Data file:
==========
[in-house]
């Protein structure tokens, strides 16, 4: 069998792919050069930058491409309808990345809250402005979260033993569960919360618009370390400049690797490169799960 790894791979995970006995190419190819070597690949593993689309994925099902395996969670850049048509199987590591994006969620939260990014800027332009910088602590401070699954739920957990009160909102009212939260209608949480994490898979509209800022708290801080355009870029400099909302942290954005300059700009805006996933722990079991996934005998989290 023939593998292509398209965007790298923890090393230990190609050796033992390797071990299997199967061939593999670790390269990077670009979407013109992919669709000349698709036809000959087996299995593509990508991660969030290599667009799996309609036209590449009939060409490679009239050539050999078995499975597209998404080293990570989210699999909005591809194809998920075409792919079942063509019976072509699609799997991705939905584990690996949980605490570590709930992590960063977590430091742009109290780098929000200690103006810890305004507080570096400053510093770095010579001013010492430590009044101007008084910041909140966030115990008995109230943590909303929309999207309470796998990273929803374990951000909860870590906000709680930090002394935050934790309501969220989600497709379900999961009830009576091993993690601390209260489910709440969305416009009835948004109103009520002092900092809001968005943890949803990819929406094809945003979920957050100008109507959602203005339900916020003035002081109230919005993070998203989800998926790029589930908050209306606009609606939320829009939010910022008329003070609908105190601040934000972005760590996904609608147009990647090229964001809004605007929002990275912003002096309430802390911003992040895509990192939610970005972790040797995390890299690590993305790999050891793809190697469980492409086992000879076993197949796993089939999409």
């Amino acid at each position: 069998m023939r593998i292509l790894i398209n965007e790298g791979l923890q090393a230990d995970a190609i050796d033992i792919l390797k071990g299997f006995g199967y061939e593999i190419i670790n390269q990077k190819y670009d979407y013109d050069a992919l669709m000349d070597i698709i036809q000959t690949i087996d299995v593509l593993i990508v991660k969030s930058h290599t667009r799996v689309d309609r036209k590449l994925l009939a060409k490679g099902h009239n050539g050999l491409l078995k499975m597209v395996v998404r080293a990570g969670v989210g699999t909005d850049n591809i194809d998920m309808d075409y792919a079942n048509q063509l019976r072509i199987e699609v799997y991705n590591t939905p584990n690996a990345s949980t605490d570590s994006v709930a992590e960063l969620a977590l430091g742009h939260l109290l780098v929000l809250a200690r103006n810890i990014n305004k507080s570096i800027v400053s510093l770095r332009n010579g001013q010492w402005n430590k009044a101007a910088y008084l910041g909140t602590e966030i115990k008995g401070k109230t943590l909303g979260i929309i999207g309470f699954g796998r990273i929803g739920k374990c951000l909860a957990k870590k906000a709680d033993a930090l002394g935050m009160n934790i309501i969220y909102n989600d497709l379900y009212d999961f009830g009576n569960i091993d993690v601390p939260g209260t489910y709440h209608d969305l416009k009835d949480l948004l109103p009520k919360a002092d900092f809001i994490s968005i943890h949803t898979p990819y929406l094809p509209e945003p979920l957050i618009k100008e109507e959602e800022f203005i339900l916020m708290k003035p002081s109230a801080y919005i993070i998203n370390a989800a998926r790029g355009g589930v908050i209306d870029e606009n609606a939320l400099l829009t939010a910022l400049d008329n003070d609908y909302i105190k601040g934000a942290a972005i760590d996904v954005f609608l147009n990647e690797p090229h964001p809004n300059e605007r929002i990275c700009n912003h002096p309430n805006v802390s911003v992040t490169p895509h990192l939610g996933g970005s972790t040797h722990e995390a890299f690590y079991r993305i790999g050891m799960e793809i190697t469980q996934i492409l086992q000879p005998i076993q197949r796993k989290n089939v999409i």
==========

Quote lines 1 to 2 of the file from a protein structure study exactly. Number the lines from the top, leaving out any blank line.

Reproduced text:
[in-house]
């Protein structure tokens, strides 16, 4: 069998792919050069930058491409309808990345809250402005979260033993569960919360618009370390400049690797490169799960 790894791979995970006995190419190819070597690949593993689309994925099902395996969670850049048509199987590591994006969620939260990014800027332009910088602590401070699954739920957990009160909102009212939260209608949480994490898979509209800022708290801080355009870029400099909302942290954005300059700009805006996933722990079991996934005998989290 023939593998292509398209965007790298923890090393230990190609050796033992390797071990299997199967061939593999670790390269990077670009979407013109992919669709000349698709036809000959087996299995593509990508991660969030290599667009799996309609036209590449009939060409490679009239050539050999078995499975597209998404080293990570989210699999909005591809194809998920075409792919079942063509019976072509699609799997991705939905584990690996949980605490570590709930992590960063977590430091742009109290780098929000200690103006810890305004507080570096400053510093770095010579001013010492430590009044101007008084910041909140966030115990008995109230943590909303929309999207309470796998990273929803374990951000909860870590906000709680930090002394935050934790309501969220989600497709379900999961009830009576091993993690601390209260489910709440969305416009009835948004109103009520002092900092809001968005943890949803990819929406094809945003979920957050100008109507959602203005339900916020003035002081109230919005993070998203989800998926790029589930908050209306606009609606939320829009939010910022008329003070609908105190601040934000972005760590996904609608147009990647090229964001809004605007929002990275912003002096309430802390911003992040895509990192939610970005972790040797995390890299690590993305790999050891793809190697469980492409086992000879076993197949796993089939999409």